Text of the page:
The acoustic environment poses at least two important challenges. First, animals must localise sound sources using a variety of binaural and monaural cues; and second they must separate sources into distinct auditory streams (the "cocktail party problem"). Binaural cues include intra-aural intensity and phase disparity. The primary monaural cue is the spectral filtering introduced by the head and pinnae via the head-related transfer function (HRTF), which imposes different linear filters upon sources arising at different spatial locations.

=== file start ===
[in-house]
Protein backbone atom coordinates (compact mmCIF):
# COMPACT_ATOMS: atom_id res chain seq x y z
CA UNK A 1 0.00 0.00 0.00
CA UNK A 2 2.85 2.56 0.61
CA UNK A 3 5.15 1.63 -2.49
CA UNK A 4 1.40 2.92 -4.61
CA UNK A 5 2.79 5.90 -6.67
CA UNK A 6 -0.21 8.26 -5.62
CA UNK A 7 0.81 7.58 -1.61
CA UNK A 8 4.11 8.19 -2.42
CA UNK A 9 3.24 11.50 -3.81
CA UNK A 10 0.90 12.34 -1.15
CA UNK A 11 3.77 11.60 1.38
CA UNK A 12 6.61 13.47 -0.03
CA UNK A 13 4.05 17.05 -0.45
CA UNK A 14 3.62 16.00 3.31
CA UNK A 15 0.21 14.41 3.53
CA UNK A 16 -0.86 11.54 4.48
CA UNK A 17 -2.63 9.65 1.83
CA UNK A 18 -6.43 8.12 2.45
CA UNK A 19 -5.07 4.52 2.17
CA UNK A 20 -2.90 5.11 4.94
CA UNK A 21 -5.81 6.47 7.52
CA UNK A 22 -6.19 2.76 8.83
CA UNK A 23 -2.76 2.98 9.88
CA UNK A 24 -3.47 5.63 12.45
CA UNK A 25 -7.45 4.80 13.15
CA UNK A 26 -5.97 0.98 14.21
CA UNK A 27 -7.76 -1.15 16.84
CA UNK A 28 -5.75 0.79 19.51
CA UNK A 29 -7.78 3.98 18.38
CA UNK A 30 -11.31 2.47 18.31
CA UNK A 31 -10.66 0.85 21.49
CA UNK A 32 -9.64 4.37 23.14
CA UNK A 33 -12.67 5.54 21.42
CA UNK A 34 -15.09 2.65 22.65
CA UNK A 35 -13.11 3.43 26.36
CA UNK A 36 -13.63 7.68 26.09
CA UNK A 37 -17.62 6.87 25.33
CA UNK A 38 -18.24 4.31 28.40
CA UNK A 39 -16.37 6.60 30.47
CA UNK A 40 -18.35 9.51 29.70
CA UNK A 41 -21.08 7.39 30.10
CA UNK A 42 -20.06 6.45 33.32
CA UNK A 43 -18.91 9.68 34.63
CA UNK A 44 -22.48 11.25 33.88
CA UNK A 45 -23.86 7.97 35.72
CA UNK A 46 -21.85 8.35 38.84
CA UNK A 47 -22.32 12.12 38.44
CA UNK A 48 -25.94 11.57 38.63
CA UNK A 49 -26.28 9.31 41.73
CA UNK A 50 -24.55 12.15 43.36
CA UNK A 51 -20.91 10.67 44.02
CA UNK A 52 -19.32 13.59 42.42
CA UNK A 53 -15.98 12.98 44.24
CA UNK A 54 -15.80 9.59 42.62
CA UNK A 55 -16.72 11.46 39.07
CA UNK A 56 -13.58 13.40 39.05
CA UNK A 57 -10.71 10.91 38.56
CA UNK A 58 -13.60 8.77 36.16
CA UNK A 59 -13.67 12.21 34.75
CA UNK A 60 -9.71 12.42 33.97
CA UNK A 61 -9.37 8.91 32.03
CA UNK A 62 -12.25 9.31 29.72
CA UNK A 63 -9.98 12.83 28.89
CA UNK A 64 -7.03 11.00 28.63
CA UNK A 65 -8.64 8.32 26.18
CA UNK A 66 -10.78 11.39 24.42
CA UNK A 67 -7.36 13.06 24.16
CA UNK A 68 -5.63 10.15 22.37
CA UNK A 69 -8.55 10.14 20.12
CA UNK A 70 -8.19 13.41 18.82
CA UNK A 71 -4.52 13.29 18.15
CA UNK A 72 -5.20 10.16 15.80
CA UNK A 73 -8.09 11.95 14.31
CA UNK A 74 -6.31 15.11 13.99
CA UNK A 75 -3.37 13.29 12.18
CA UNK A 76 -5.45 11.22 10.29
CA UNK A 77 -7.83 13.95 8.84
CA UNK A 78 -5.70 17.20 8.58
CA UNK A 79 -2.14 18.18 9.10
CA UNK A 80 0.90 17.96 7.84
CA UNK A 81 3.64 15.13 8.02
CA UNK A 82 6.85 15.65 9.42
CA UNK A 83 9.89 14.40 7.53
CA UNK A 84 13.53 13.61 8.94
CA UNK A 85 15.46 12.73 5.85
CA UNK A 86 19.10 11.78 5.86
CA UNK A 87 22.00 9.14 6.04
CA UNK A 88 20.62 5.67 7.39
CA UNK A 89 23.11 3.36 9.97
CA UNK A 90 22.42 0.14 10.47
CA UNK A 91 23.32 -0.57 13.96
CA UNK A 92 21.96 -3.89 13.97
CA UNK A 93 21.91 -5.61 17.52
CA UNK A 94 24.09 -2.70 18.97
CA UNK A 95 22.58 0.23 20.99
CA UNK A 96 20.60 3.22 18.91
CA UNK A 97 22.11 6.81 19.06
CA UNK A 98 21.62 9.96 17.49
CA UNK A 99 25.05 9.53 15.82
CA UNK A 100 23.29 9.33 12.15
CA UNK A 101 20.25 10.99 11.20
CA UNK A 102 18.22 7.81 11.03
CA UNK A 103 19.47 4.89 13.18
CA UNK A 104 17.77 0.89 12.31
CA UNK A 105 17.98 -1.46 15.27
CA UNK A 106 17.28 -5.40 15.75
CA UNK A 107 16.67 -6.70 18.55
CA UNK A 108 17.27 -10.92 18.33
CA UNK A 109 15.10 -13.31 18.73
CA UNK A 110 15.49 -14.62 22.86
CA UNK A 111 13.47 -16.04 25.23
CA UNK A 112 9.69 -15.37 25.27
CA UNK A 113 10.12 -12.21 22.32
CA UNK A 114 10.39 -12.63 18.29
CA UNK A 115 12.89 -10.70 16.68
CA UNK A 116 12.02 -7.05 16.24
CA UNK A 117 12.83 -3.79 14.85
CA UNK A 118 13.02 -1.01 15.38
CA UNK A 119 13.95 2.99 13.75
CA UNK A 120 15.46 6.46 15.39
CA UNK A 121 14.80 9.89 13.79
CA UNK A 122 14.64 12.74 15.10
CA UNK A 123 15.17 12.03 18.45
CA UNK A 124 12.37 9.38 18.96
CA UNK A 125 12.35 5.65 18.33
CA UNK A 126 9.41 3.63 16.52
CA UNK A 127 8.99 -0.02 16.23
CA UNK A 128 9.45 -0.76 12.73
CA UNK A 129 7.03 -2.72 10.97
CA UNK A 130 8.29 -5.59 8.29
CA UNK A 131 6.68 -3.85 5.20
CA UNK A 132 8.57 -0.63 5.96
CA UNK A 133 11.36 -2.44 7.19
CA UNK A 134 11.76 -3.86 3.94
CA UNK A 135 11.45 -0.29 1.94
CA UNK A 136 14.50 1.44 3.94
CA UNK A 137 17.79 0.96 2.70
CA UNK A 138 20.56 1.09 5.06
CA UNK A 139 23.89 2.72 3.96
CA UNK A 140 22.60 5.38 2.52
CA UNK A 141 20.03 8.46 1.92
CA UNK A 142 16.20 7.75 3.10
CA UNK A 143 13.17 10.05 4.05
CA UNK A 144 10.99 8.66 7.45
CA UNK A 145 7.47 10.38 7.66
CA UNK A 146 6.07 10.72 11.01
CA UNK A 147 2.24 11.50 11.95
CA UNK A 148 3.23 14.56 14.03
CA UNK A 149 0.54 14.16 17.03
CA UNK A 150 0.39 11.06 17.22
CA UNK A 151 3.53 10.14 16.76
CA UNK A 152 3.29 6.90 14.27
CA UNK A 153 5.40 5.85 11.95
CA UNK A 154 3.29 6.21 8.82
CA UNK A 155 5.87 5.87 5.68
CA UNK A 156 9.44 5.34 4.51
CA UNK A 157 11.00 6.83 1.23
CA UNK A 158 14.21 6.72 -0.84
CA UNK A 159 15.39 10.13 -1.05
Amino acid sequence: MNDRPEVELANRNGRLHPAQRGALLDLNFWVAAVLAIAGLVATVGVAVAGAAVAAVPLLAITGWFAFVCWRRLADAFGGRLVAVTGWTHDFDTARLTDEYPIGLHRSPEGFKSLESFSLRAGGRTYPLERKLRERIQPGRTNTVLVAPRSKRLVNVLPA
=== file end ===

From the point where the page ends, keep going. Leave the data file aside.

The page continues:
Here we address the second challenge, source separation. We propose an algorithm for exploiting the monaural HRTF to separate spatially localised acoustic sources in a noisy environment. We assume that each source has a unique position in space, and is therefore subject to preprocessing by a different linear filter. We also assume prior knowledge of weak statistical regularities present in the sources. This framework can incorporate various aspects of acoustic transfer functions (echos, delays, multiple sensors, frequency-dependent attenuation) in a uniform fashion, treating them as cues for, rather than obstacles to, separation. To accomplish this, sources are represented sparsely in an overcomplete basis. This framework can be extended to make predictions about the neural representations required to separate acoustic sources.